The reason for children and teens committing acts of violence or becoming aggressive in situations is not completely due to the violence they experience in video games and TV. Though there is some influence, it has never been proven that an act of violence was the result of violent media consumed. We can say that violent media contributes to the behavior or thought process behind the act of violence and that there is a link between the two.

Parental Controls

The parent does have a choice in the type of media their children consume, how often and in what ways. It is recommended that children under the age of six years old do not engage in or watch violent media, whether that be watching a movie or TV show, or playing a video game. This recommendation stems from children not being able to distinguish reality from fantasy.

Staying on top of the media your child consumes is one of the easiest ways to filter out the violent content, especially when they are young. Activating parental controls on devices is one place to start. Be sure to do your research before purchasing popular games, so that you know what to expect.

Choosing the Right Games

Often in violent video games, the player is rewarded for completing a mission or winning the game through killing the other players. This type of reward system may influence or teach your child that acting violent is a way to be rewarded or feel empowered. Luckily, there are hundreds of video games available on the market that are educational, non-violent and fun for your child. Sports-themed games may be a better option than gory, war-themed games.


Healthy Children

Protection Against Measles In Children

Protecting Children Against Measles - Hudson Valley, NY

A measles vaccination can be life-saving. Though measles is not all that common, outbreaks can occur and when they do, it is important your child is vaccinated. Recently, measles broke out in New York amongst unvaccinated children. Measles was once a common part of growing up as a child and most children were able to recover without any trouble. Unfortunately for some children, there were more serious consequences such as pneumonia, encephalitis and even death in some cases.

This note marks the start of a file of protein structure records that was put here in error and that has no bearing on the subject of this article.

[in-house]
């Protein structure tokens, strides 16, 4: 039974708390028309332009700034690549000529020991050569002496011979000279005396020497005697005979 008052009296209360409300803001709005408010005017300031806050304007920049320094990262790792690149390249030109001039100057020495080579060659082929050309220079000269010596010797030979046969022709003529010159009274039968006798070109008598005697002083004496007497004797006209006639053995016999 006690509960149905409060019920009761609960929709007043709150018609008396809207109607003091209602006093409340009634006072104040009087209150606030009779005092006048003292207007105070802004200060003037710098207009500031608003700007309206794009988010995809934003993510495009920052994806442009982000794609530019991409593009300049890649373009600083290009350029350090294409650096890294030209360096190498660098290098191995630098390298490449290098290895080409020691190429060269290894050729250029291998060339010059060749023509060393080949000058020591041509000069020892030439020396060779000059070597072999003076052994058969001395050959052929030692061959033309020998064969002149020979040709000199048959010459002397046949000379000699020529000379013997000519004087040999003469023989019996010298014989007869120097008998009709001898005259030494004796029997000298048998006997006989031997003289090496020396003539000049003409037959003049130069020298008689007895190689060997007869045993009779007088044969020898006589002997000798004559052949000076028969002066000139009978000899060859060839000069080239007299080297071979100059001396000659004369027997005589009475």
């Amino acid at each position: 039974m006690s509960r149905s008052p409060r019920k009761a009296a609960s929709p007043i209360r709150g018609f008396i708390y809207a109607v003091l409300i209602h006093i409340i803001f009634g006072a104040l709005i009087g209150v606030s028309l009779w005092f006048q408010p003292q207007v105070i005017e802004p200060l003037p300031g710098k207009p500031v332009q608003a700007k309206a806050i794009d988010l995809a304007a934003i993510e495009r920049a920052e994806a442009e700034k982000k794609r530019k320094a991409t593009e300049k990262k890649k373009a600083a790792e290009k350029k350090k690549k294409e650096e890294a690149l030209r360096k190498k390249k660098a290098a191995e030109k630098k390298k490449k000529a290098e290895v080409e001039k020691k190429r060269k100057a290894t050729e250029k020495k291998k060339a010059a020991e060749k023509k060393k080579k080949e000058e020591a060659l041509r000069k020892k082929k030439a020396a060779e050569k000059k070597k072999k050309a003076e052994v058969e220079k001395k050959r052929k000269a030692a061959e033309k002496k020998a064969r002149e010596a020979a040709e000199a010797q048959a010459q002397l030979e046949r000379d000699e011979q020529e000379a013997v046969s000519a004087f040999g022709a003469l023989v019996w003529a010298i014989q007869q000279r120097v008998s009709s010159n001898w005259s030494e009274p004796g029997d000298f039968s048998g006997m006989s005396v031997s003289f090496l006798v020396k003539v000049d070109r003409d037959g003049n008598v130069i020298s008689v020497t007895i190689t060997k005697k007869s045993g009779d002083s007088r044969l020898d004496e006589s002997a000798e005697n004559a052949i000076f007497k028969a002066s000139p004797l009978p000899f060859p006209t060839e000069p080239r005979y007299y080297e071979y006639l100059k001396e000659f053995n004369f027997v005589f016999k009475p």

The Vaccine

The measles vaccine has been widely successful in controlling outbreaks and protecting children from the disease. The vaccine is a very safe vaccination for your child to receive twice in their life, once around the age of one and again around five years old, which is the recommended time period that children should receive the MMR (measles, mumps, rubella) vaccine according to the American Academy of Pediatrics and the Centers for Disease Control and Prevention. Though no vaccine has a 100% prevention rate, after receiving the second recommended dose, the protection rate jumps to 95%.

Highly Contagious

The measles disease is a virus that is easily spread by air. It can take a simple sneeze or cough by an infected person for it to travel and infect another person. A healthy individual having direct contact with fluids from the mouth and nose of an infected person is another way for the virus to be transmitted.

Do What’s Best

With the recent backlash of parents not supporting vaccinations for their kids, measles outbreaks are becoming all too frequent. The more unvaccinated individuals there are, the greater the risk of a measles outbreak. Though measles is not as widespread as it once was, it is still a problem in many countries abroad. With that in mind, the measles virus can be brought to the U.S. at any time through traveling and flying. For infants under twelve months and other individuals who are medically unable to receive the MMR vaccination, they are at a greater risk of becoming exposed and infected.


Healthy Children

Developing Good Homework Habits

latina girl doing homework on her computer

Developing good homework habits in your child while they are young is important. Doing so will teach your child that homework is a necessity, and the sooner they start, the sooner they will have more time for fun and games later. For some kids, doing homework isn’t a problem and for others, it is like a chore. Creating a routine of coming home from school and jumping right into the homework after a 10 to 15-minute break is a great strategy.

What Not to Do

Forcing your children to sit down and do their homework does not always work. In fact, doing so will make them resent not only you, but the homework too, prolonging the process. Try not to hover while they complete their assignments. Teaching your children that doing homework is their own responsibility is a must. As a parent, you can set up a quiet study area and encourage them to do their homework but ultimately, it will be up to them.

Be Supportive

The best way to go about developing homework habits is to make it seem natural. Provide support and encouragement to your child along the way but make it known, the child is responsible for the completion of the assignment. Helping your child develop organizational skills and focus early on will help her in the long run. It may take some time, but you and your child will find a routine that works best for everyone.